Chiefs for Change, the advocacy group of state superintendents prominent for supporting the Common Core State Standards and teacher evaluations based on test scores, has announced that it is shifting its mission to focus more on major urban districts.
The group is also undergoing a reorganization, and is ending its association with the K-12 foundation begun by former Florida governor Jeb Bush in order to become an independent group.
The group announced March 9 that it has tapped a new leader, Louisiana Superintendent John White as its new chairman. He’ll take over for New Mexico Secretary of Education Hanna Skandera, who has headed up Chiefs for Change for the last two years.
In a statement announcing the changes, Chiefs for Change outlined the following priorities for the group going forward:
- “Grow its network of bipartisan education leaders to include both large-city superintendents and state education chiefs.”
- “Serve as a united voice around key policy issues, starting with calling for an ESEA reauthorization that empowers local educators while providing valuable information to parents.”
- “Return states and big cities to their role as the engines of innovation by broadly disseminating state and local practices and policies that have advanced student achievement, forming a fresh vision for American education policy.”
- “Identify and develop the next generation of forward-leaning state and city education leaders nationwide.”
Membership in the group, which also supports digital education and school choice, has dipped in recent years from a high of nine in 2012 down to the current roster of four. And one of those four, Rhode Island Commissioner Deborah Gist, recently agreed to take over as superintendent of Tulsa schools in Oklahoma. At the same time, Gist could in theory serve as a member of the revamped Chiefs for Change in her capacity leading the Tulsa district.
UPDATE: In an interview, White told me that discussions about altering the model and mission of Chiefs for Change have been underway for about a year now. He highlighted the lack of progress by Congress so far in reauthorizing the Elementary and Secondary Education Act as an example of “stasis” at the federal level, and how state and big-city K-12 leaders can provide a counterpoint.
“It’s the job of states and large cities to develop the ideas that ultimately have promise at a national level,” he said.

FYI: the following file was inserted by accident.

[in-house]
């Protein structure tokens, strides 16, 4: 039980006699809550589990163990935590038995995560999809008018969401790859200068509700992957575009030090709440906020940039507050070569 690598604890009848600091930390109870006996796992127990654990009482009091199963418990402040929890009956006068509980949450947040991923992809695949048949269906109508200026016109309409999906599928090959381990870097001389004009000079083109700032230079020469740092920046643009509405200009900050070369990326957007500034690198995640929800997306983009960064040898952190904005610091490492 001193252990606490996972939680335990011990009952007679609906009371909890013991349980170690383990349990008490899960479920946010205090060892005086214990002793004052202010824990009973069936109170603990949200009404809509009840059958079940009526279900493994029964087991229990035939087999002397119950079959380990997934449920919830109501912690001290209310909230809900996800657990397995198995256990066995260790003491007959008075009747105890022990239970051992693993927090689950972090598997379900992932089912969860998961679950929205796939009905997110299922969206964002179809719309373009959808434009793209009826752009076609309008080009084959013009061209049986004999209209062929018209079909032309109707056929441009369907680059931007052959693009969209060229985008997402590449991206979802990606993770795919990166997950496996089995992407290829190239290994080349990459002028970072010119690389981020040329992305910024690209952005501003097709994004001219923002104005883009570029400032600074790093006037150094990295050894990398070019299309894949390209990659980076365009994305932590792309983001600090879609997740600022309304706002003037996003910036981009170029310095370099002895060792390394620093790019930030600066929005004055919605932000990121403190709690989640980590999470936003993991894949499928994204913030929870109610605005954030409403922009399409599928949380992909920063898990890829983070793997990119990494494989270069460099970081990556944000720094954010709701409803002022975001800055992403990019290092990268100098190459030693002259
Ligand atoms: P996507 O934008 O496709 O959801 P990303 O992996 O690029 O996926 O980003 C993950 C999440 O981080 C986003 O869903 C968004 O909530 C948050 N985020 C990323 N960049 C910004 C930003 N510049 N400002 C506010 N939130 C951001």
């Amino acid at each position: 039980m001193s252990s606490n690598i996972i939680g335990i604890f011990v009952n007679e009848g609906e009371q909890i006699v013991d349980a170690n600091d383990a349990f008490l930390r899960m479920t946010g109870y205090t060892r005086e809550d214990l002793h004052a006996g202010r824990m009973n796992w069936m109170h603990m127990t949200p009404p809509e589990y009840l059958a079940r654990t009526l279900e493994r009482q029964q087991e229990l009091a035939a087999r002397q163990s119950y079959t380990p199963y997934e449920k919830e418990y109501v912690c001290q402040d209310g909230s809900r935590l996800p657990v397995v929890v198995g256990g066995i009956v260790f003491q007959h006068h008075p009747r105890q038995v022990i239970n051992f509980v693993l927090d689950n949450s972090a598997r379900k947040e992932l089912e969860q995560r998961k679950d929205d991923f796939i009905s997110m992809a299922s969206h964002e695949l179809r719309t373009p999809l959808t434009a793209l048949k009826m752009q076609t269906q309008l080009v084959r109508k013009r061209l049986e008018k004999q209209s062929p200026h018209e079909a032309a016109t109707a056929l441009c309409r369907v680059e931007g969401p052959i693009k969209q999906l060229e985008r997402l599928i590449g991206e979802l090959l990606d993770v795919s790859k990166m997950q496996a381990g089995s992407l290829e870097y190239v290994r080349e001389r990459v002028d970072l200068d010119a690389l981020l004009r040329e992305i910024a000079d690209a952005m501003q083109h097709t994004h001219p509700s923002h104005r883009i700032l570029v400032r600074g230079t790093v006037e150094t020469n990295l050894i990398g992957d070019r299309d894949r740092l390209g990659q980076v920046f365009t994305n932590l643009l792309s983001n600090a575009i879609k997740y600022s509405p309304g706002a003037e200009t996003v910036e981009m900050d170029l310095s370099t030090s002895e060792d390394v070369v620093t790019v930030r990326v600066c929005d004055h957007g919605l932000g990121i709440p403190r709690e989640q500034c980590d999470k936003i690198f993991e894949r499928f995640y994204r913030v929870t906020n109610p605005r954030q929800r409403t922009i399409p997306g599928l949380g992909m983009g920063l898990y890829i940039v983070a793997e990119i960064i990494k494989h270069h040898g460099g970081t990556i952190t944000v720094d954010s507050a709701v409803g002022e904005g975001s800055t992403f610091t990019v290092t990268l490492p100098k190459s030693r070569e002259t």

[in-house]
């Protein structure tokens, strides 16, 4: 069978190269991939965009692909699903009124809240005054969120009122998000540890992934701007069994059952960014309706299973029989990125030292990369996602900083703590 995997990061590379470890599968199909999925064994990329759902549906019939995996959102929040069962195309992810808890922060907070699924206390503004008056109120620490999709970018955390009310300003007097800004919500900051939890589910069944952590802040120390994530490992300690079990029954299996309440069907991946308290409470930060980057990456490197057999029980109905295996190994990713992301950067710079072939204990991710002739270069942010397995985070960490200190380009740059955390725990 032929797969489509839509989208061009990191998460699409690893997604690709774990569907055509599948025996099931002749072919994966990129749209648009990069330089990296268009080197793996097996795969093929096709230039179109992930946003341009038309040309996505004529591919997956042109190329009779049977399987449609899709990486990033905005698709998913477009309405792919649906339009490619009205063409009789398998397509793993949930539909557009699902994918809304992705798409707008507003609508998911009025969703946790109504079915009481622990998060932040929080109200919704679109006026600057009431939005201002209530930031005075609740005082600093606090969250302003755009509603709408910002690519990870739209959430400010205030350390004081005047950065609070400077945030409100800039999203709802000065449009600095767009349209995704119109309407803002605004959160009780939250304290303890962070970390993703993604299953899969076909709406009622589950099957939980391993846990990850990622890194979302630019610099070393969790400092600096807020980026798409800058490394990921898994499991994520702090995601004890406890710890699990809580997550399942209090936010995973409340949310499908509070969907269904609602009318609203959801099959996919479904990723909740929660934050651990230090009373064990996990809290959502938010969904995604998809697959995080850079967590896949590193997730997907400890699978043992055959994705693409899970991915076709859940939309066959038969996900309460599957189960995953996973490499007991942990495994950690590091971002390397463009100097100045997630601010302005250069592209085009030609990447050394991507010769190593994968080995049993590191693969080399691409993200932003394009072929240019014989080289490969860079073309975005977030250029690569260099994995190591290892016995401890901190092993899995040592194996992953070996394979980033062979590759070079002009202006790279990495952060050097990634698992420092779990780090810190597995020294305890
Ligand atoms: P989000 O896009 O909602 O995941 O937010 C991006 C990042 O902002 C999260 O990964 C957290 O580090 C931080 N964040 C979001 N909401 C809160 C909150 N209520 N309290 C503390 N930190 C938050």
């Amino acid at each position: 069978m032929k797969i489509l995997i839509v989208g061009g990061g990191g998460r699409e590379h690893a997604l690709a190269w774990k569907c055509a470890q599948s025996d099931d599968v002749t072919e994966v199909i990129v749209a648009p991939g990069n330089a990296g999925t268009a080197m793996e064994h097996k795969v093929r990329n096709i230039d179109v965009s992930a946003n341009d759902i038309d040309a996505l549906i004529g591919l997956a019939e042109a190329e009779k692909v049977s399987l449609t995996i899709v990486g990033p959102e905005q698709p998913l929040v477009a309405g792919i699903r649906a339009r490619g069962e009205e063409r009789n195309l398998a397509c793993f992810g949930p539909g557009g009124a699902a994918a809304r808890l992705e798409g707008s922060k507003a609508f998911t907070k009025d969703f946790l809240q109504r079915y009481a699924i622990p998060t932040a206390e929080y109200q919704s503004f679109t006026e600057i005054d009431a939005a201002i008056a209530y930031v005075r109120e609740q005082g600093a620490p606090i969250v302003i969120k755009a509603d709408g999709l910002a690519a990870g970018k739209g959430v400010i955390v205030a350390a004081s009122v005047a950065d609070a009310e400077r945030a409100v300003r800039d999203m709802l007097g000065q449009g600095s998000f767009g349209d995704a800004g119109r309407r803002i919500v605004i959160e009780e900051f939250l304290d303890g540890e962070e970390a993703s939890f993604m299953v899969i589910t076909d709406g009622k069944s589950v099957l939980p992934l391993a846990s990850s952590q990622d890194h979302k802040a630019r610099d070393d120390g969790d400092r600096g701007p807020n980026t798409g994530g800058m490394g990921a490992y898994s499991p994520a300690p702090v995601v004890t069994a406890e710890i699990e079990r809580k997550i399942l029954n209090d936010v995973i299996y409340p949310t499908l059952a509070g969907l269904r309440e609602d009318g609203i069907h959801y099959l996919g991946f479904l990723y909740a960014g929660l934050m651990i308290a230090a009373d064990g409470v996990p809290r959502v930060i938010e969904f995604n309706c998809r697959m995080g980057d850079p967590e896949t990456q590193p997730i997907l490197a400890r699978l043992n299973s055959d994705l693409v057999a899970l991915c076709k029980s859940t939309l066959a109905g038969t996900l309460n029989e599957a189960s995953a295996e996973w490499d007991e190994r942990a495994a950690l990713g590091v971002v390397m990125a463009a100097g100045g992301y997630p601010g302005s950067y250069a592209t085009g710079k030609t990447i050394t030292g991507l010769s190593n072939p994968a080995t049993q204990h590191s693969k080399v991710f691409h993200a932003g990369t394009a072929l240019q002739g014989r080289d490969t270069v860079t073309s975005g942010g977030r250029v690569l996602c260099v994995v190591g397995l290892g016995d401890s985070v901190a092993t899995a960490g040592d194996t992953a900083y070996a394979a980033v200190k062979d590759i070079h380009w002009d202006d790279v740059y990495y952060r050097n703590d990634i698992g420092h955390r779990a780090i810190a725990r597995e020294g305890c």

White and Skandera denied that Jeb Bush’s possible run for president in 2016 influenced the group’s decision to break away from the foundation he started, the Foundation for Excellence in Education, although Skandera did say that perceptions about Chiefs for Change and its links to the foundation did lead people to certain conclusions about its work. And White also said he wasn’t concerned about how the group would deal with divided politics in cities where some Democrats, in particular, might support the group’s work while other Democrats would oppose it.
“In every context, there are difficult politics. What’s important is the type of leadership that leads us beyond politics,” he said.
Gist will stay with the organization in her new job as Tulsa superintendent. White said the organization is talking with a “large number” of urban as well as state superintendents about possibly joining the group, but didn’t name any names.
He also said the group has discussed its new mission with the Council of Chief State School Officers and the Council of the Great City Schools.
“States are quickly put into partisan boxes based on leadership. I think this is an opportunity to broaden the conversation,” Skandera said of the new focus on districts.
White jumped on board at the peak of the group’s membership in 2012, when he became its ninth member. Since then, he’s become embroiled in a policy brawl with Louisiana Gov. Bobby Jindal, a Republican, over the Common Core State Standards and aligned tests. However, on White’s recommendation, the Louisiana state Board of Elementary and Secondary Education recently agreed to move up a previously scheduled review of the common core, which will now be completed by the end of the next school year. It also agreed to post for public comment the state’s request for proposal for a state assessment in 2016 and beyond.
Since the group began in 2010, Chiefs for Change has been an affiliate of the Foundation for Excellence in Education that was founded by Bush. Going forward, however, Chiefs for Change will be entirely separate from that foundation and won’t receive any funding from it.
A version of this news article first appeared in the State EdWatch blog.